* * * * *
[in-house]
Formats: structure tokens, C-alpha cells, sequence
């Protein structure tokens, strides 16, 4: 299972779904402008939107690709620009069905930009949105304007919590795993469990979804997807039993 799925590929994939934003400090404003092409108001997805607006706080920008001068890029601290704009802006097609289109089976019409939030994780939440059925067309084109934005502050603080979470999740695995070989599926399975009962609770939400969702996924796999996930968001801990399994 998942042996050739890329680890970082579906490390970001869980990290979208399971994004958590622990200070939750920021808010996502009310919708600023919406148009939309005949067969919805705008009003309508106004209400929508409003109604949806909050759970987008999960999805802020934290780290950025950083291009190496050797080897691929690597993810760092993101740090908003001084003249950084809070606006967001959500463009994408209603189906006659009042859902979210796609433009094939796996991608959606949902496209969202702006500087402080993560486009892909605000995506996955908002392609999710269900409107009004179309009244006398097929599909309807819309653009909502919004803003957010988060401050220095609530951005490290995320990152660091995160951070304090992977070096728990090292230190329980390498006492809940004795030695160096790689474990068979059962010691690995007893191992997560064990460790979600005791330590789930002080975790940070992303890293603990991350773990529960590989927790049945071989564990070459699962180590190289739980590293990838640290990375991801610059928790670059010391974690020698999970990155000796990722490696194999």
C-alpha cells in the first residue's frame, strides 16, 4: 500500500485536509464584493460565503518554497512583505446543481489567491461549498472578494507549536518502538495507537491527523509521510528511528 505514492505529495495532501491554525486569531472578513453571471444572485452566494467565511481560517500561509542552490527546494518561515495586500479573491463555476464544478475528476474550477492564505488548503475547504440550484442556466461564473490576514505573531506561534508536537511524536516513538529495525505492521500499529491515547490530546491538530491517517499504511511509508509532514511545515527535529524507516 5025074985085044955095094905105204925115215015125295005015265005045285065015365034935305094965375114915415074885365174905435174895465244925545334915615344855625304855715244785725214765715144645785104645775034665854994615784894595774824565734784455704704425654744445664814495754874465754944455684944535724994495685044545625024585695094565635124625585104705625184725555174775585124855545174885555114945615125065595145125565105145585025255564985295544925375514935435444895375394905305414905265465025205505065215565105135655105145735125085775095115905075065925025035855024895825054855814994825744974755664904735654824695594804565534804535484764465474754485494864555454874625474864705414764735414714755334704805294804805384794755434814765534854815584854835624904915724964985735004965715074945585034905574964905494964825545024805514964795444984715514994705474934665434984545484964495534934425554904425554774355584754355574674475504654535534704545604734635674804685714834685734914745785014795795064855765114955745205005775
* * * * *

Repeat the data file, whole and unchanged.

[in-house]
Formats: structure tokens, C-alpha cells, sequence
């Protein structure tokens, strides 16, 4: 299972779904402008939107690709620009069905930009949105304007919590795993469990979804997807039993 799925590929994939934003400090404003092409108001997805607006706080920008001068890029601290704009802006097609289109089976019409939030994780939440059925067309084109934005502050603080979470999740695995070989599926399975009962609770939400969702996924796999996930968001801990399994 998942042996050739890329680890970082579906490390970001869980990290979208399971994004958590622990200070939750920021808010996502009310919708600023919406148009939309005949067969919805705008009003309508106004209400929508409003109604949806909050759970987008999960999805802020934290780290950025950083291009190496050797080897691929690597993810760092993101740090908003001084003249950084809070606006967001959500463009994408209603189906006659009042859902979210796609433009094939796996991608959606949902496209969202702006500087402080993560486009892909605000995506996955908002392609999710269900409107009004179309009244006398097929599909309807819309653009909502919004803003957010988060401050220095609530951005490290995320990152660091995160951070304090992977070096728990090292230190329980390498006492809940004795030695160096790689474990068979059962010691690995007893191992997560064990460790979600005791330590789930002080975790940070992303890293603990991350773990529960590989927790049945071989564990070459699962180590190289739980590293990838640290990375991801610059928790670059010391974690020698999970990155000796990722490696194999």
C-alpha cells in the first residue's frame, strides 16, 4: 500500500485536509464584493460565503518554497512583505446543481489567491461549498472578494507549536518502538495507537491527523509521510528511528 505514492505529495495532501491554525486569531472578513453571471444572485452566494467565511481560517500561509542552490527546494518561515495586500479573491463555476464544478475528476474550477492564505488548503475547504440550484442556466461564473490576514505573531506561534508536537511524536516513538529495525505492521500499529491515547490530546491538530491517517499504511511509508509532514511545515527535529524507516 5025074985085044955095094905105204925115215015125295005015265005045285065015365034935305094965375114915415074885365174905435174895465244925545334915615344855625304855715244785725214765715144645785104645775034665854994615784894595774824565734784455704704425654744445664814495754874465754944455684944535724994495685044545625024585695094565635124625585104705625184725555174775585124855545174885555114945615125065595145125565105145585025255564985295544925375514935435444895375394905305414905265465025205505065215565105135655105145735125085775095115905075065925025035855024895825054855814994825744974755664904735654824695594804565534804535484764465474754485494864555454874625474864705414764735414714755334704805294804805384794755434814765534854815584854835624904915724964985735004965715074945585034905574964905494964825545024805514964795444984715514994705474934665434984545484964495534934425554904425554774355584754355574674475504654535534704545604734635674804685714834685734914745785014795795064855765114955745205005775